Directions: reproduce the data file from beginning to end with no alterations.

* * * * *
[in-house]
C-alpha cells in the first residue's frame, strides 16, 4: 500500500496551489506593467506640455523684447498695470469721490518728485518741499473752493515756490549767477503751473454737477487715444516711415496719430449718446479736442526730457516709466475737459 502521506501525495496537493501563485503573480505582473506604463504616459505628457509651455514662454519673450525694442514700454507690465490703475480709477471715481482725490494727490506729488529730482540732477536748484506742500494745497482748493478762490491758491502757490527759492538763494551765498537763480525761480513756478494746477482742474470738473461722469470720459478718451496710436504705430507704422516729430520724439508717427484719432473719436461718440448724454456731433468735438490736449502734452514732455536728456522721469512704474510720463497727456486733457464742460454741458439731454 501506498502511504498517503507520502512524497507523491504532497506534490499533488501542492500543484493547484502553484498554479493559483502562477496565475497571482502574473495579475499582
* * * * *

[in-house]
C-alpha cells in the first residue's frame, strides 16, 4: 500500500496551489506593467506640455523684447498695470469721490518728485518741499473752493515756490549767477503751473454737477487715444516711415496719430449718446479736442526730457516709466475737459 502521506501525495496537493501563485503573480505582473506604463504616459505628457509651455514662454519673450525694442514700454507690465490703475480709477471715481482725490494727490506729488529730482540732477536748484506742500494745497482748493478762490491758491502757490527759492538763494551765498537763480525761480513756478494746477482742474470738473461722469470720459478718451496710436504705430507704422516729430520724439508717427484719432473719436461718440448724454456731433468735438490736449502734452514732455536728456522721469512704474510720463497727456486733457464742460454741458439731454 501506498502511504498517503507520502512524497507523491504532497506534490499533488501542492500543484493547484502553484498554479493559483502562477496565475497571482502574473495579475499582